Sunday, March 06, 2005

A STRANGE DAY

In the introduction to the story, Damon Hurd asks readers to not look at it with their adult eyes, but instead to remember our awkward adolescence and find resonance with the story there.

Any failure on my part to not properly get into that mindset is not from an inability to relate -- sure, I didn't cut my first class until university, but swap out the Cure for, say, Aerosmith and I'm right there -- but instead because I read this book and saw Garden State in the same week.

Garden State offers a similar story -- a disassociated young man is reawakened by an irrepressible and quirky young woman who is really too attractive (in all senses) to have nothing better to do but nurture our hero out of his shell and into a Connection -- set at an age a little easier to remember because it's not so long ago. There's even the childhood trauma that eventually gets worked over and released. (And, says someone who was never a Curehead, a better soundtrack.)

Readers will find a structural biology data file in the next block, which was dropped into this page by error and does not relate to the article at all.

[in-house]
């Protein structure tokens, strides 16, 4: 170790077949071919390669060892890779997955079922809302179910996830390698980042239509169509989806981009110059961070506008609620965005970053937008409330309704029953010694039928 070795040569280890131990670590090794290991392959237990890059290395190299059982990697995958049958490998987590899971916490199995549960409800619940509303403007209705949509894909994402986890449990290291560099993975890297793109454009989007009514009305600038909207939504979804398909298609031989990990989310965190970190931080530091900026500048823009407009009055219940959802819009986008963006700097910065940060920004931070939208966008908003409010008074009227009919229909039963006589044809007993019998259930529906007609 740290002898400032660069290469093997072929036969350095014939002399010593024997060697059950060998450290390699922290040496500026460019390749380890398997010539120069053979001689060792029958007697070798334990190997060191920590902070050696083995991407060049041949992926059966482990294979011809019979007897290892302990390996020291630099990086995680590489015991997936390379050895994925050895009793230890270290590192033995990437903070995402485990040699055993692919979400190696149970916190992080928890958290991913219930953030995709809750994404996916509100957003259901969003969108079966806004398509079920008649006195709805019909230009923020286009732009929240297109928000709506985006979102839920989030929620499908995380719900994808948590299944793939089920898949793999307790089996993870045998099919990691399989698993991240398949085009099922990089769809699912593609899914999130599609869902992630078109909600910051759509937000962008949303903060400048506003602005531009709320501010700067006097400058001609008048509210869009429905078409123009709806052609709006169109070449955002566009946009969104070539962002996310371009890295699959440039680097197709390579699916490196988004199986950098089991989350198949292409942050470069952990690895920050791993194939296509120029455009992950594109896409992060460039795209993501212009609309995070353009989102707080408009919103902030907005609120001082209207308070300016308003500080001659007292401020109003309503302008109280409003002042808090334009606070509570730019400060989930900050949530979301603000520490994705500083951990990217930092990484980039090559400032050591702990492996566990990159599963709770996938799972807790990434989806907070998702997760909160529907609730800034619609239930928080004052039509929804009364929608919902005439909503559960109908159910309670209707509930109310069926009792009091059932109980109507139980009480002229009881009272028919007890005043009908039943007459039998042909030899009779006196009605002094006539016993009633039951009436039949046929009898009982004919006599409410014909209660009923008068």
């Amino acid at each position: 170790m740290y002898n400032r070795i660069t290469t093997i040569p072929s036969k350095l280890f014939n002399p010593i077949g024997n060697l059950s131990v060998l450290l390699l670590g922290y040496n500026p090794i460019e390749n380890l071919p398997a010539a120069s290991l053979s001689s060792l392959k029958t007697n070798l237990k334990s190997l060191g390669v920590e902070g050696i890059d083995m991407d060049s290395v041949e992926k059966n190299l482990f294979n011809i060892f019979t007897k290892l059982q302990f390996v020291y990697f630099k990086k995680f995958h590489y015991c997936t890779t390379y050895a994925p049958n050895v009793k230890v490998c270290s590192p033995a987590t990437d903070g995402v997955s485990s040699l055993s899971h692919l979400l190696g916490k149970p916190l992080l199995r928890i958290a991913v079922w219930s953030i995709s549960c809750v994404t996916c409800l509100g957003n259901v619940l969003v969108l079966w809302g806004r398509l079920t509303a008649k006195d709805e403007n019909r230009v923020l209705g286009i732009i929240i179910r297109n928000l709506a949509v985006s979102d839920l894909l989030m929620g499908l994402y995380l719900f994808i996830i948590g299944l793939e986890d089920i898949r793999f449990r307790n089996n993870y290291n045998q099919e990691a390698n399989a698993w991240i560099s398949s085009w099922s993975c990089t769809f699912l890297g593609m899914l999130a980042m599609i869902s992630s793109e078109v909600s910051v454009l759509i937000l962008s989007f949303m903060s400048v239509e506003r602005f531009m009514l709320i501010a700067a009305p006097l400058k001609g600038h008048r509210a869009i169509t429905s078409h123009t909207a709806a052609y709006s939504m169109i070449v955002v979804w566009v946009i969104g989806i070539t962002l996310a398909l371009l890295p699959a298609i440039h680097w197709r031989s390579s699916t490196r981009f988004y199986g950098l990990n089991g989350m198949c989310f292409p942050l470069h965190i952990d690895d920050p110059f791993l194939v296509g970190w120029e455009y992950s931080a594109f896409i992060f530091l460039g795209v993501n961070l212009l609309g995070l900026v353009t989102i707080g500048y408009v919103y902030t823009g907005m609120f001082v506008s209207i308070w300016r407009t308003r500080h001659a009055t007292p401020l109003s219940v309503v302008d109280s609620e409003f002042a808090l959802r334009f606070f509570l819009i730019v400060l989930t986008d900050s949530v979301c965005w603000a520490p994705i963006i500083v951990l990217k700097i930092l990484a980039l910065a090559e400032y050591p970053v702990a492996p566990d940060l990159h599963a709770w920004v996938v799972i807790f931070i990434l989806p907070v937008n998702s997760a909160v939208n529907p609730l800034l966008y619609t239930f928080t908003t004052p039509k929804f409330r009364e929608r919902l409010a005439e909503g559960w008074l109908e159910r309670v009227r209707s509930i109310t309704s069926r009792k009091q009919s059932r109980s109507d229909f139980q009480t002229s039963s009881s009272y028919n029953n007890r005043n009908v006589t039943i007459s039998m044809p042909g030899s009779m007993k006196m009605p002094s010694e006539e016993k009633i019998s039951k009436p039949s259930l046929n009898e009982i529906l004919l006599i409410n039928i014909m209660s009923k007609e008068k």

All that admitted, A Strange Day is sweet and gentle-natured and, yes, a little poignant. If Miles and Anna sound more like sixteen-year-olds in a John Hughes movie than any sixteen-year-old I knew or was, then it's not enough to distract -- Hurd's people, as I mentioned in the review for Temporary, always sound like people. Miles and Anna are observant, but not impossibly so and they are easily recognizable as awkward because they're nervous of creating the wrong impression. They ride high and low on the other's reactions and we all did that when we were their ages -- and sometimes do it still.

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